Keeping our minds out of the gutter, it’s amazing the difference a few inches can make. The regular iPad is something I rarely, if ever use in portrait mode. Landscape mode not only feels more useful, but also more natural (e.g., with iBooks on the iPad, I automatically go for a 2-page per screen landscape mode). On the other hand, when I’m using the iPad mini, I automatically use it in portrait mode and find landscape mode quite peculiar. (I will note though that iBooks in landscape mode on the iPad mini remains entirely fine for reading, it just doesn’t seem as natural to me.)
From a comfort perspective, it’s certainly easier to hold the iPad mini in portrait mode than it is the iPad, effectively based on where the larger proportion of the weight ends up:
As you can see, my thumb reaches well past the half-way point on the iPad mini – yet, by comparison:
With the full size iPad, my thumb doesn’t quite come to the half-way point in portrait mode, making it feel clumsy, uncomfortable and likely to be dropped.
The verdict: for someone with RSI/tendinitis, the iPad mini is an absolute blessing to hold.
A lot has been said about the resolution of the iPad mini – it’s the same as the resolution of the iPad 1 and iPad 2. If you’ve previously only used an iPad 1 or 2, I anticipate it would be entirely acceptable, but having come from a retina iPad model, it did take a bit of getting used to again. (I’d surmise given Apple’s shortening development cycle that it’s entirely feasible the iPad mini 2 will indeed be retina, and that would be a big improvement.)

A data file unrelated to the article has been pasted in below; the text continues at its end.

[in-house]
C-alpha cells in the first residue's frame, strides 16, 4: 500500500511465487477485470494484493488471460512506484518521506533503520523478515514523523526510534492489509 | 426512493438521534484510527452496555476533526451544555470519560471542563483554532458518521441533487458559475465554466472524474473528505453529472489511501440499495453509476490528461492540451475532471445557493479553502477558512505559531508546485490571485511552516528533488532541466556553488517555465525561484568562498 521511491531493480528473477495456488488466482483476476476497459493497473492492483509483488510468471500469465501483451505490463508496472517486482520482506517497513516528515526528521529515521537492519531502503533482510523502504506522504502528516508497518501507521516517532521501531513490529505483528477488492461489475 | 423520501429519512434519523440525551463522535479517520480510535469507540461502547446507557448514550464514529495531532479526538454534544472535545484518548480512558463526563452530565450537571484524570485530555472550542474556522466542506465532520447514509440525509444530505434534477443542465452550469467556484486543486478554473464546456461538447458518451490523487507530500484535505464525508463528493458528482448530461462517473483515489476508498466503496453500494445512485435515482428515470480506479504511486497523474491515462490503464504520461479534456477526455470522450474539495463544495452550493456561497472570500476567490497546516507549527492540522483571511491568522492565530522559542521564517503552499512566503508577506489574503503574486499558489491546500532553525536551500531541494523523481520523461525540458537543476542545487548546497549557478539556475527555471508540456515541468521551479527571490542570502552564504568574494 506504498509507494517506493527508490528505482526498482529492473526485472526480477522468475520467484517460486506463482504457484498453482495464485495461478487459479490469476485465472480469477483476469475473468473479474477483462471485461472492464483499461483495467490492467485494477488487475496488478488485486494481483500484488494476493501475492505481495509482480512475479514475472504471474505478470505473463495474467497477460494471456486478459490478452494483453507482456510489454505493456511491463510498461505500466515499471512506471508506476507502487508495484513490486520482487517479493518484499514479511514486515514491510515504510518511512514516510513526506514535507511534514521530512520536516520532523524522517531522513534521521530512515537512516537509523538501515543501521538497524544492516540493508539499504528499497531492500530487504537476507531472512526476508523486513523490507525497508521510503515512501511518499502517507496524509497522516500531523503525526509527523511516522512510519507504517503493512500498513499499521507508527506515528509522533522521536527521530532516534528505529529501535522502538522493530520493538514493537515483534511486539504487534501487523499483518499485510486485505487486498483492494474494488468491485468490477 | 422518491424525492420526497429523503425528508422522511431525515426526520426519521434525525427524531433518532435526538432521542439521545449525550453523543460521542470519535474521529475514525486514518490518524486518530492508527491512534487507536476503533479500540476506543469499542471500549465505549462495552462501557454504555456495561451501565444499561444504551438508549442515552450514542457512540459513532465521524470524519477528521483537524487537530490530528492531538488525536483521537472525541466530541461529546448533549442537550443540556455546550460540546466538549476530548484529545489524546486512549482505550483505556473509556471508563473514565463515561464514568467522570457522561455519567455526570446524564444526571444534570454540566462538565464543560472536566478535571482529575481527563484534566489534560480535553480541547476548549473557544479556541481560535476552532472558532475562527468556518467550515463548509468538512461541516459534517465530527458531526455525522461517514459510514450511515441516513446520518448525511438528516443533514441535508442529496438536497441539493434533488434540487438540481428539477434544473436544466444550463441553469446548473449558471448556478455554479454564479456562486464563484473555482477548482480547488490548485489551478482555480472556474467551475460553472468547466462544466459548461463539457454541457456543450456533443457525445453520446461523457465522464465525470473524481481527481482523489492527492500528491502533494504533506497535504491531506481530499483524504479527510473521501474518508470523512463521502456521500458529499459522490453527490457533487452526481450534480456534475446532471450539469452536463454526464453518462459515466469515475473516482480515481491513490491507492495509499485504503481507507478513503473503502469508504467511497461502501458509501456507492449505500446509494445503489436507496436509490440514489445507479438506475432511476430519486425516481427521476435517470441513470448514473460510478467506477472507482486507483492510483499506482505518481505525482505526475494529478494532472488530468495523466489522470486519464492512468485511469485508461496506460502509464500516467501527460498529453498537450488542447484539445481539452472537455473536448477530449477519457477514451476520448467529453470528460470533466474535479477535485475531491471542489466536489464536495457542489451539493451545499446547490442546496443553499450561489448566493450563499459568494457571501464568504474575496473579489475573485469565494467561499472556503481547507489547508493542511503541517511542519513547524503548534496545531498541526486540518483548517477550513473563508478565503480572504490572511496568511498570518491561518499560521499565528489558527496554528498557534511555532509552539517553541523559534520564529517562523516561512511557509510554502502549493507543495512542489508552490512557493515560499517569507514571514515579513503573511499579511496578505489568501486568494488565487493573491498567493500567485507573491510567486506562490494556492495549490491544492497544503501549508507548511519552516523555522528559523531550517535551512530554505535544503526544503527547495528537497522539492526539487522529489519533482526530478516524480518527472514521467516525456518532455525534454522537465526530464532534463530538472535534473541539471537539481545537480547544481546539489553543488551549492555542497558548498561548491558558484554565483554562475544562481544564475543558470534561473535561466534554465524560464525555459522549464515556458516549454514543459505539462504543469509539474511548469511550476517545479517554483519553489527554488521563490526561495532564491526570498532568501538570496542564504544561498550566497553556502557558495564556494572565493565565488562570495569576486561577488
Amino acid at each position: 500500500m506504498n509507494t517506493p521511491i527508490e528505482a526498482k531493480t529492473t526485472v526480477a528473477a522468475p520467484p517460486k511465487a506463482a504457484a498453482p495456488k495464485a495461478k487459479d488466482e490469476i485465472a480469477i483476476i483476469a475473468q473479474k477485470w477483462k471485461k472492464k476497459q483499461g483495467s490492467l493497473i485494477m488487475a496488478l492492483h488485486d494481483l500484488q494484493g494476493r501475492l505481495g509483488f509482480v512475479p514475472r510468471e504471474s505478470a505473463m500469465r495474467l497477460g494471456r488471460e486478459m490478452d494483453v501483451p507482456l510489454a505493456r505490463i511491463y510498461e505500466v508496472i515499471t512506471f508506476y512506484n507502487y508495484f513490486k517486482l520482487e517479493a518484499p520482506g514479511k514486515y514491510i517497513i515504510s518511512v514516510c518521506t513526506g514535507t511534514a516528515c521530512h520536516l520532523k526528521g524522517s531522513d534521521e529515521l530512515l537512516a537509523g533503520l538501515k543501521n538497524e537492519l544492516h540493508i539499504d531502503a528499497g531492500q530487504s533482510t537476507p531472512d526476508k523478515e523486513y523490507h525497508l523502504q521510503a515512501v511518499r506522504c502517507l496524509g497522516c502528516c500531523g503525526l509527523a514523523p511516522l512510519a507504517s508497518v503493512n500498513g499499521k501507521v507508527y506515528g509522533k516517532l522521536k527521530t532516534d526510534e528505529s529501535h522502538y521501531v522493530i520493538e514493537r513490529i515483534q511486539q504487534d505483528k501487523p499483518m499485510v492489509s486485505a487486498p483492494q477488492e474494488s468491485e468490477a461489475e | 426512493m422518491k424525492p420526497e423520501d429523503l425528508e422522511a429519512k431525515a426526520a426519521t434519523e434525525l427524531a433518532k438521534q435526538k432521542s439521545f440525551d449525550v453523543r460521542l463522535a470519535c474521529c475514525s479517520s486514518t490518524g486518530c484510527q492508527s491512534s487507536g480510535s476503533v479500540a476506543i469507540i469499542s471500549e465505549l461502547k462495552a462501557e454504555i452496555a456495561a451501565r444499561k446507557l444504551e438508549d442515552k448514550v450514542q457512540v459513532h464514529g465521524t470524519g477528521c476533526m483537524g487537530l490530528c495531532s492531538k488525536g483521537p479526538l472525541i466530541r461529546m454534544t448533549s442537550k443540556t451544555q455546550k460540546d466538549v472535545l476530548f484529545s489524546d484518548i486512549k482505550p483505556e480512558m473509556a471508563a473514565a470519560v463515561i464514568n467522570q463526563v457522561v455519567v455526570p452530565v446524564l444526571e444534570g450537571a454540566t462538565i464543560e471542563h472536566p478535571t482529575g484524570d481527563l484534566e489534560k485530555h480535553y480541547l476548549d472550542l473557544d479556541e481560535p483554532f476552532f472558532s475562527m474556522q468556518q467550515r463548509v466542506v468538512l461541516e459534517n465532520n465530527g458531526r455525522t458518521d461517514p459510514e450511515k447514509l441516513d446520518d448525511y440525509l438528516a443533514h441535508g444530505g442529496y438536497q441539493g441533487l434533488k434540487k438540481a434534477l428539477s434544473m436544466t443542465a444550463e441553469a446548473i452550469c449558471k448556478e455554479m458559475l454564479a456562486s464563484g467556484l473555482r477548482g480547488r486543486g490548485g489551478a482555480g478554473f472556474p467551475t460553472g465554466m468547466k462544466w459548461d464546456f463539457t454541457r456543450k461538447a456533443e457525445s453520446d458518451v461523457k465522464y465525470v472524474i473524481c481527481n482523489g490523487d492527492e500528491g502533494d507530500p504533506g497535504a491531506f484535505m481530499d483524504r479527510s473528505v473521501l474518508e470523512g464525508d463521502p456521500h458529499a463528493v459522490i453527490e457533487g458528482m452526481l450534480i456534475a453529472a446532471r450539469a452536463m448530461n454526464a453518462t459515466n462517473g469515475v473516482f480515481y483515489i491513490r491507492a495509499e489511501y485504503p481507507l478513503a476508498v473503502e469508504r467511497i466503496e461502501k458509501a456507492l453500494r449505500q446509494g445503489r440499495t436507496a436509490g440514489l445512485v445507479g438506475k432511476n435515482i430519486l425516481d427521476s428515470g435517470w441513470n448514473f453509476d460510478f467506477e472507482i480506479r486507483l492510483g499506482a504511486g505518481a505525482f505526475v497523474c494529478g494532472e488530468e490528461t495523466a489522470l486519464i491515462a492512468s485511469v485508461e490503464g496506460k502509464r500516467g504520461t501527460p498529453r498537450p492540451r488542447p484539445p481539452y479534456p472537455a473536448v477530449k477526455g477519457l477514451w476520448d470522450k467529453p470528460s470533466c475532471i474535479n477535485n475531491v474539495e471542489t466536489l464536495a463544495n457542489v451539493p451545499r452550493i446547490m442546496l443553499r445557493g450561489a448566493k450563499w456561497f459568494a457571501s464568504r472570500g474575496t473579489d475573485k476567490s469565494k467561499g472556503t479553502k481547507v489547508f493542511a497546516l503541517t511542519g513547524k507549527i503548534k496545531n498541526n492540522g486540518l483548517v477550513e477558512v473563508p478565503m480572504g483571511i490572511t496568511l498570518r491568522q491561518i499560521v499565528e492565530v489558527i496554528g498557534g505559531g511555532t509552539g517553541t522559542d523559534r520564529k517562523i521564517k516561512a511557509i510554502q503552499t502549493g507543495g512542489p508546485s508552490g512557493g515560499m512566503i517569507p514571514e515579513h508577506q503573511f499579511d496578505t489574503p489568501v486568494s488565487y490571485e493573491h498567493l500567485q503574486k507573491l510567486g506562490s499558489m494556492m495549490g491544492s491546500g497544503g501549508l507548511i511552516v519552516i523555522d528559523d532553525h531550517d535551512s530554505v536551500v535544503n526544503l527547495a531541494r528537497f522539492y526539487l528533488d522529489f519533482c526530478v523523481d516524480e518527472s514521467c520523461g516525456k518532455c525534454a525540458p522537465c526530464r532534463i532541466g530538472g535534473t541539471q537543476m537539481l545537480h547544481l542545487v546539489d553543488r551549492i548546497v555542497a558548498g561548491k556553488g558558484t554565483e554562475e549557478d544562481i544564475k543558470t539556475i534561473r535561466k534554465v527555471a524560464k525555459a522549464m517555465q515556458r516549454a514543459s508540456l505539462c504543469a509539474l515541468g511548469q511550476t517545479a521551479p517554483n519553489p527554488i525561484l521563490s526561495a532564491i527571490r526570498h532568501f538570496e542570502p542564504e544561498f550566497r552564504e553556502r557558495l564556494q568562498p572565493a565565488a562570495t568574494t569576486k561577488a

So the screen isn’t anything to write home about, yet it’s adequate for reading at a regular font size, and adequate for showing grandma your photos:
(The moiré pattern in the above photo comes from the camera capturing a screen with a slower refresh cycle, not something directly observable when looking at the screen itself.) By comparison, the original photo:
Overall, colour is pretty good, and while clearly not the same as viewing photos on a retina display, for casual photo browsing, no-one is going to bat an eyelid at the mini’s screen.
The on-screen keyboard
I’m a big fan of the on-screen keyboard on the iPad in landscape mode, but not so much in portrait mode. When it comes to the iPad mini, this is exacerbated – someone slender may find the iPad mini’s portrait keyboard OK to use, but I find I’m more prone to make mistakes (and ones that autocorrect has real problems picking up/fixing). Then again, I will admit that this is my standard keyboard:
As you can see, for conventional typing, I’m used to having a lot more space around a keyboard, so a 7″ tablet, in portrait mode, is never going to be particularly “fun” to use. (In comparison, the iPhone’s keyboard is small enough to encourage you to take a two-thumbs approach. The iPad mini keyboard is large enough that as a touch-typist I still try to touch type each time, fail, then drop back to multi-finger pecking.)
I am noticing a stronger tendency in the iPad mini to have the on-screen keyboard clash with multi-line text input fields, which is somewhat annoying. Usually it’s solved by one or two screen rotations, but it really shouldn’t be happening at all. I’m hoping this is just an iOS 6.0.x bug – but if not, well, I’ll be glad that I didn’t buy the iPad mini for content creation.
[EDIT: Turns out this is the infamous keyboard-moving problem. Easy enough to fix.]
It’s zippy – highly responsive given the dual-core 1GHz A5 ARM processor and 512MB of RAM. I’ve not installed a “big” game on the mini, but games such as Riptide GP, which features beautiful water graphics still look and feel fantastic to play, and scrolling shoot-em-up games such as Air Attack HD showed no lag in responsiveness, either. Equally, the iBooks page-turning animation (something people invariably seem to be polarised on) is crisp and responsive.